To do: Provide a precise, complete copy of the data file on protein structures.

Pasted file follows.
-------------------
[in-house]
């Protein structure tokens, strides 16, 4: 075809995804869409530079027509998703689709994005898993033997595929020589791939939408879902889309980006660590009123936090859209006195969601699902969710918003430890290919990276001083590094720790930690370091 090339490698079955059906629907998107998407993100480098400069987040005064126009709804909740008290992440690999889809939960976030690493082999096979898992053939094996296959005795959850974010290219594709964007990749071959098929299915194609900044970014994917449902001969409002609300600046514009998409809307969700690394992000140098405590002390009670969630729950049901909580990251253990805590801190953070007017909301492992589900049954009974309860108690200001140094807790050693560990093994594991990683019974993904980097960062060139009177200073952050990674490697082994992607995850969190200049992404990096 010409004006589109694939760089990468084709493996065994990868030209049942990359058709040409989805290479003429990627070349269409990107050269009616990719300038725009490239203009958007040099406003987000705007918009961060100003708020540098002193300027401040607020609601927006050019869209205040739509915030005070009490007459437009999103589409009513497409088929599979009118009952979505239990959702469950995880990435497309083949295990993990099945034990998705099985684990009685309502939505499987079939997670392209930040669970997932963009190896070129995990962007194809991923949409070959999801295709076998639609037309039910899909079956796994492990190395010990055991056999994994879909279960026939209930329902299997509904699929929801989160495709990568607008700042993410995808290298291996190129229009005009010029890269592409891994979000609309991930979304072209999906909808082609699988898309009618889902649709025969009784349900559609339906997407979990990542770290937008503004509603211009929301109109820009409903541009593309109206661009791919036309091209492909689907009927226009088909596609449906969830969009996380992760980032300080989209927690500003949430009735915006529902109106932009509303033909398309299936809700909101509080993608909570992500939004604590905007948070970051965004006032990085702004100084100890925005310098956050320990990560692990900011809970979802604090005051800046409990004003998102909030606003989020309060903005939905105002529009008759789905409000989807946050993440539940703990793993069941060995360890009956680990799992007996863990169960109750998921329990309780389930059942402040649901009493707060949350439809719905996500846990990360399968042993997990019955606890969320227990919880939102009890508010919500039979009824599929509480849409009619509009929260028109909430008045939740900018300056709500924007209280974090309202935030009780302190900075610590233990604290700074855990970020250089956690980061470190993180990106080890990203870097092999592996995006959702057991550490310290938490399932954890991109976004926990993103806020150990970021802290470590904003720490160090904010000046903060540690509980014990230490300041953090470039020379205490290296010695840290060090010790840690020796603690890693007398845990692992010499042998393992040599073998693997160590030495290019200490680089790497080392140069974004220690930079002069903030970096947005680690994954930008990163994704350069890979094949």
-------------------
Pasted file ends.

[in-house]
């Protein structure tokens, strides 16, 4: 075809995804869409530079027509998703689709994005898993033997595929020589791939939408879902889309980006660590009123936090859209006195969601699902969710918003430890290919990276001083590094720790930690370091 090339490698079955059906629907998107998407993100480098400069987040005064126009709804909740008290992440690999889809939960976030690493082999096979898992053939094996296959005795959850974010290219594709964007990749071959098929299915194609900044970014994917449902001969409002609300600046514009998409809307969700690394992000140098405590002390009670969630729950049901909580990251253990805590801190953070007017909301492992589900049954009974309860108690200001140094807790050693560990093994594991990683019974993904980097960062060139009177200073952050990674490697082994992607995850969190200049992404990096 010409004006589109694939760089990468084709493996065994990868030209049942990359058709040409989805290479003429990627070349269409990107050269009616990719300038725009490239203009958007040099406003987000705007918009961060100003708020540098002193300027401040607020609601927006050019869209205040739509915030005070009490007459437009999103589409009513497409088929599979009118009952979505239990959702469950995880990435497309083949295990993990099945034990998705099985684990009685309502939505499987079939997670392209930040669970997932963009190896070129995990962007194809991923949409070959999801295709076998639609037309039910899909079956796994492990190395010990055991056999994994879909279960026939209930329902299997509904699929929801989160495709990568607008700042993410995808290298291996190129229009005009010029890269592409891994979000609309991930979304072209999906909808082609699988898309009618889902649709025969009784349900559609339906997407979990990542770290937008503004509603211009929301109109820009409903541009593309109206661009791919036309091209492909689907009927226009088909596609449906969830969009996380992760980032300080989209927690500003949430009735915006529902109106932009509303033909398309299936809700909101509080993608909570992500939004604590905007948070970051965004006032990085702004100084100890925005310098956050320990990560692990900011809970979802604090005051800046409990004003998102909030606003989020309060903005939905105002529009008759789905409000989807946050993440539940703990793993069941060995360890009956680990799992007996863990169960109750998921329990309780389930059942402040649901009493707060949350439809719905996500846990990360399968042993997990019955606890969320227990919880939102009890508010919500039979009824599929509480849409009619509009929260028109909430008045939740900018300056709500924007209280974090309202935030009780302190900075610590233990604290700074855990970020250089956690980061470190993180990106080890990203870097092999592996995006959702057991550490310290938490399932954890991109976004926990993103806020150990970021802290470590904003720490160090904010000046903060540690509980014990230490300041953090470039020379205490290296010695840290060090010790840690020796603690890693007398845990692992010499042998393992040599073998693997160590030495290019200490680089790497080392140069974004220690930079002069903030970096947005680690994954930008990163994704350069890979094949």